6 Frequently Asked Questions About Email Re-Engagement Campaigns

Ben Smith Campaigns, Deliverability

Only you can know the actual numbers from your data, but on average, around 75 percent of an email marketer’s subscriber list is likely inactive. But fortunately for us in the email world, we have win-back campaigns that are specifically geared toward encouraging re-engagement from those subscribers that have seemingly lost interest.

What’s the target audience?

At a high level, the obvious answer is “Those who have become inactive.” But your audience is something you really have to drill down into using all your available subscriber data. You need to determine what length of inactivity is appropriate to qualify someone to be targeted for a re-engagement campaign. Otherwise, the campaign just turns into a batch-and-blast.

What’s a strategy for win-back campaigns?

Generally, your re-engagement campaigns are a series of emails as opposed to a one-off send. Typically you send your first message, then after a period of time send another to non-openers, then after a period time a final email. If at any point, someone clicked, make sure they’re set up to go a different route than the non-openers.

Your messages should be different than your normal emails and ideally offer an incentive of some sort. Why? Because your normal emails might be the reason subscribers are losing interest. Shaking things up a bit is likely to encourage them to open the email.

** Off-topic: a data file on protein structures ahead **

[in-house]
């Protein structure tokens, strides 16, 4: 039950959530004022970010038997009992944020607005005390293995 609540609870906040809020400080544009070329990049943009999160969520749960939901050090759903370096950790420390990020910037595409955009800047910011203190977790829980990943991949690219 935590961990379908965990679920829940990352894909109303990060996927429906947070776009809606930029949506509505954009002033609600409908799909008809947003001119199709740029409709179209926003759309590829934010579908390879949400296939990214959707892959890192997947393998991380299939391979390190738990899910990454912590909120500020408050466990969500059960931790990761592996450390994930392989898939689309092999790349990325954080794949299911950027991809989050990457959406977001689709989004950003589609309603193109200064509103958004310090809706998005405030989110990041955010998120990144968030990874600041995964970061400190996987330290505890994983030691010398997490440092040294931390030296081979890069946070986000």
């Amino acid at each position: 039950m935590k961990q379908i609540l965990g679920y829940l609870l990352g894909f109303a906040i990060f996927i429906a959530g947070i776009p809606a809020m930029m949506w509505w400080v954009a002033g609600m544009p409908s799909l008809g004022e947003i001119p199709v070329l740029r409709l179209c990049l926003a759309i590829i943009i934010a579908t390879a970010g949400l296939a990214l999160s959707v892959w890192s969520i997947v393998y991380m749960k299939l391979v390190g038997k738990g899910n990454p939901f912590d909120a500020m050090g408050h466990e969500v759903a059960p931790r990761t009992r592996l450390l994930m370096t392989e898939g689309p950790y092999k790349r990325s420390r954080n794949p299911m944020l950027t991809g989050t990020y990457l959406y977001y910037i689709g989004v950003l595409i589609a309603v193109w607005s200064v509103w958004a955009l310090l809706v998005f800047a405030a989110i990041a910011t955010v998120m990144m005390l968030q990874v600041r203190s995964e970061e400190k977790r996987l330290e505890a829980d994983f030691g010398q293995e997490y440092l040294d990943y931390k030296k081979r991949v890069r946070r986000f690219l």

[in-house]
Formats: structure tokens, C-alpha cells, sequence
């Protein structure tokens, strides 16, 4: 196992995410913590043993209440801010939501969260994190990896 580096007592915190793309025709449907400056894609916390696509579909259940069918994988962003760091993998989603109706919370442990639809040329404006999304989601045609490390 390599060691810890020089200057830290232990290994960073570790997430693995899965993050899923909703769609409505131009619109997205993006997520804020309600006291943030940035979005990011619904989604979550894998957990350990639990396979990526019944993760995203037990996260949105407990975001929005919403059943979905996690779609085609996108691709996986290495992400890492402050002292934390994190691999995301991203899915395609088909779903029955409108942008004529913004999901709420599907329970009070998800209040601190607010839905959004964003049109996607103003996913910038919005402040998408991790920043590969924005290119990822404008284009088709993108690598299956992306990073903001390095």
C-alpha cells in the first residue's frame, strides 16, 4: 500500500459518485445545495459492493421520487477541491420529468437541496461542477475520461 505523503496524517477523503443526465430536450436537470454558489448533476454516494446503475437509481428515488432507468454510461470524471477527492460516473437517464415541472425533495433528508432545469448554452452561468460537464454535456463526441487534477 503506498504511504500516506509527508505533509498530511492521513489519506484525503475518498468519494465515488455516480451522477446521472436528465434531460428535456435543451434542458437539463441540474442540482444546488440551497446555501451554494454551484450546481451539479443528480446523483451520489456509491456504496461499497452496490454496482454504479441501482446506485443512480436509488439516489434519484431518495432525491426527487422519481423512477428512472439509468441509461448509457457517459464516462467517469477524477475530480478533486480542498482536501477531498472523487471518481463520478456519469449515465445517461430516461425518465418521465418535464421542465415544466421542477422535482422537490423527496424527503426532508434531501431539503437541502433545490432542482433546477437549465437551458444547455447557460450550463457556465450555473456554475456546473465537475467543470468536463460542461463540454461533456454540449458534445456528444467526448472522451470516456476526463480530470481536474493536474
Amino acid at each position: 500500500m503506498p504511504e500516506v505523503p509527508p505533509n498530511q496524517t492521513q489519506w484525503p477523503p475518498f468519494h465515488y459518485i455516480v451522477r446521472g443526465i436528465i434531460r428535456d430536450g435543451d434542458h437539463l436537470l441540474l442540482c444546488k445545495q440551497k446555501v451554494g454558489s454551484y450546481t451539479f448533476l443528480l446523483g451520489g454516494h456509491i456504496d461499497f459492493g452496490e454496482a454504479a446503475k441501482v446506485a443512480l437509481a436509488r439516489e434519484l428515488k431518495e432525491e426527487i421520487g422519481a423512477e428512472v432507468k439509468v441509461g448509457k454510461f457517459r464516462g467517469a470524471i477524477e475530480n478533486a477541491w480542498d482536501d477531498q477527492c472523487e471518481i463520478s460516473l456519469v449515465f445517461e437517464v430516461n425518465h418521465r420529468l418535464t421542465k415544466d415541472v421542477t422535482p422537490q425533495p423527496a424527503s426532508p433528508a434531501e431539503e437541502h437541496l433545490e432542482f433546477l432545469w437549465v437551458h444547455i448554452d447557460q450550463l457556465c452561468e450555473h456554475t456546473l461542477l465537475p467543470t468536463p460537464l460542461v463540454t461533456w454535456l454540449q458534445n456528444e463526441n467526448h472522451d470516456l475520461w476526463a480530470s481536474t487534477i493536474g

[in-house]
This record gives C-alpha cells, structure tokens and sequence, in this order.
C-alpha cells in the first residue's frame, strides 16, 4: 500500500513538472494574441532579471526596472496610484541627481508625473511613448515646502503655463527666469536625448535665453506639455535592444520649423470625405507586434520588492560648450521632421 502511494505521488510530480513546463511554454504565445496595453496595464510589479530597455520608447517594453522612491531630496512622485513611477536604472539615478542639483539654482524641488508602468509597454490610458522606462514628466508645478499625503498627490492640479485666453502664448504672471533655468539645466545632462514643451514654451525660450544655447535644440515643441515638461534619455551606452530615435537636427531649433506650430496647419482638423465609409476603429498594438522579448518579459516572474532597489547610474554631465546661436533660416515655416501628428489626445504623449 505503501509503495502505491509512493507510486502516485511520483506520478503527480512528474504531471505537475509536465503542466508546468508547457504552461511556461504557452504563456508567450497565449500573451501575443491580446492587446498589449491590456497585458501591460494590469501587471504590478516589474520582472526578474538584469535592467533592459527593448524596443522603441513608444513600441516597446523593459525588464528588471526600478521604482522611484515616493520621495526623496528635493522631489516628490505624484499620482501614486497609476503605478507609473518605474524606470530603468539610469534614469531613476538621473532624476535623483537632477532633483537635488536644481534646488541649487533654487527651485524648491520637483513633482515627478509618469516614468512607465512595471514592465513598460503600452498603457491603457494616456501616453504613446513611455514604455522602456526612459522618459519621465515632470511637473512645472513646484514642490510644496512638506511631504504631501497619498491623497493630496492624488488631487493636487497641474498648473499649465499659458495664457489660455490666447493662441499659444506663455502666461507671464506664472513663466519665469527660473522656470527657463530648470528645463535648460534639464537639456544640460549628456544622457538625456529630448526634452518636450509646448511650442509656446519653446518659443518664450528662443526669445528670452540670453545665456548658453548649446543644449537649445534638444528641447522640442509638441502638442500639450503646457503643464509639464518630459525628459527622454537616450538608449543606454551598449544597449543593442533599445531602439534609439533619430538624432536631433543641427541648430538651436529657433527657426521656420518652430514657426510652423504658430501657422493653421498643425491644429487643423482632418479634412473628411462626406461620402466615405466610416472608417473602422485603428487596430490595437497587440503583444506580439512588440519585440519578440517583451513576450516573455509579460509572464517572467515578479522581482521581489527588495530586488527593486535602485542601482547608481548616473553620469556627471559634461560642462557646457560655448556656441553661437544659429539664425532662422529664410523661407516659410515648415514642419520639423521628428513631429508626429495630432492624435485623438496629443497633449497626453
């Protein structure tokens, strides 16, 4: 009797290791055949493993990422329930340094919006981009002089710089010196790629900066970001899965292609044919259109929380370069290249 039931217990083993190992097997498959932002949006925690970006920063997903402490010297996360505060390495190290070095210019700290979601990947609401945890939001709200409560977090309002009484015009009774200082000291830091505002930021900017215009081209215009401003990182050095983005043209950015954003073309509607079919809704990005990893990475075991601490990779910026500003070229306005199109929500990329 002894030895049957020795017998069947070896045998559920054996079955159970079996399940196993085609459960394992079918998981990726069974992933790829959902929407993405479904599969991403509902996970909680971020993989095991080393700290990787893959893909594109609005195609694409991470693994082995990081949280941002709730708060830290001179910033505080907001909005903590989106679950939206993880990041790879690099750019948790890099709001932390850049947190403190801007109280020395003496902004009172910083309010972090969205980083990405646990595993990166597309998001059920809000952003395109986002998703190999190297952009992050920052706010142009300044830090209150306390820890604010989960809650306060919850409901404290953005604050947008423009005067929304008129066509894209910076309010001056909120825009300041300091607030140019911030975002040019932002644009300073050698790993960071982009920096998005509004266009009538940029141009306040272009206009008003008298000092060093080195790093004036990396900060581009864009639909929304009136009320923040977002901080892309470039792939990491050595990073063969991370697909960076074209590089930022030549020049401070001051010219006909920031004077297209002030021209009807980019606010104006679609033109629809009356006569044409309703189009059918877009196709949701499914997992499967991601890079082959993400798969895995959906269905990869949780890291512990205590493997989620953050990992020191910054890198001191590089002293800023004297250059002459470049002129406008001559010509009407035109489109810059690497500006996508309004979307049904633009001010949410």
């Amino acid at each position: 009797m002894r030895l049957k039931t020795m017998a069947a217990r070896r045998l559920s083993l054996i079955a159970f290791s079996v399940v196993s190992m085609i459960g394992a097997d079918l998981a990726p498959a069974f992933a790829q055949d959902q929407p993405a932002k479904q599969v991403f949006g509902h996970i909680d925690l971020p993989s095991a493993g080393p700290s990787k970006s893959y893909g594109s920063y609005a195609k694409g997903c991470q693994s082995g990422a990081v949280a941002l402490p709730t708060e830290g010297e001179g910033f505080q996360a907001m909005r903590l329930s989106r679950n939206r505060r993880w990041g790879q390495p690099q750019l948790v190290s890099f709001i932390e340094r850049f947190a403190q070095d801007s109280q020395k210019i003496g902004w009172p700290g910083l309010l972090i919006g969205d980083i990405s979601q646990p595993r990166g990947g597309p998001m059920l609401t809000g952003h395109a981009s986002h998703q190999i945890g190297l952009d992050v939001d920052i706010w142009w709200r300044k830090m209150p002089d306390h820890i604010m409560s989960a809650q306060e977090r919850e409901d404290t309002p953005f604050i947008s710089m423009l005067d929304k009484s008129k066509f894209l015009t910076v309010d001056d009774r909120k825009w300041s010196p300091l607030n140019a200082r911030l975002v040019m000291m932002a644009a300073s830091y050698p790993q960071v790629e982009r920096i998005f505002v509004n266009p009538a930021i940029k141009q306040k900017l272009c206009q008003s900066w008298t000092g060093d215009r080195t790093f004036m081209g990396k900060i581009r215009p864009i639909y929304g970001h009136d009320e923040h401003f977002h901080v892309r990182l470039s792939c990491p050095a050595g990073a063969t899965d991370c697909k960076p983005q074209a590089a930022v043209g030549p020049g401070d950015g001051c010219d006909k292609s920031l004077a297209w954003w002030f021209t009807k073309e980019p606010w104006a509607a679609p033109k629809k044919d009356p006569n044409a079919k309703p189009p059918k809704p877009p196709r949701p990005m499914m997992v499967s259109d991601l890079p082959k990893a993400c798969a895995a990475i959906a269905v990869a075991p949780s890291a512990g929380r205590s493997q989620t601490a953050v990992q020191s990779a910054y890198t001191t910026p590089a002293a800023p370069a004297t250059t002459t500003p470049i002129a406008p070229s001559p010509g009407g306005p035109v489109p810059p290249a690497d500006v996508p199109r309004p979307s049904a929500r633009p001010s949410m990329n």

That’s a lot of sending. How much time does this take up?

After you build out and test your initial series, hardly any at all minus tweaking here and there. Your win-back campaigns should be automated based on triggers you’ve set that define “inactivity” for your subscribers.

How do I know it’s working?

A couple of key indicators you can look at for measuring your re-engagement campaigns success are whether or not deliverability rates are up and if your subscriber activity increases.

What happens if people still aren’t engaging?

Breaking up is hard to do, but you need to clean perpetually inactive subscribers from your database. They aren’t helping and are, in fact, hurting the deliverability of your messaging.

What can I do to prevent this from happening?

There are a few things you can do to reduce the chance of accumulating large amounts of inactive subscribers. Number one is checking your opt-ins and see if there’s a source that’s bringing in more inactive subscribers than usual. If one exists, it’s time to do some tweaking.

The other way is to make sure your email campaigns are as personalized as possible. Hyperpersonalization is achievable if you drill into all your available data, and your subscribers are more likely to click on messages that feel like they were meant just for them, as opposed to your typical batch-and-blast campaigns.

The best way, in our very humble opinion, is to let us help you. We have strategy and deliverability experts that are ready to take the lead on your email marketing and make sure your program is optimized and always sending amazing messages.

Ben works for doughnuts.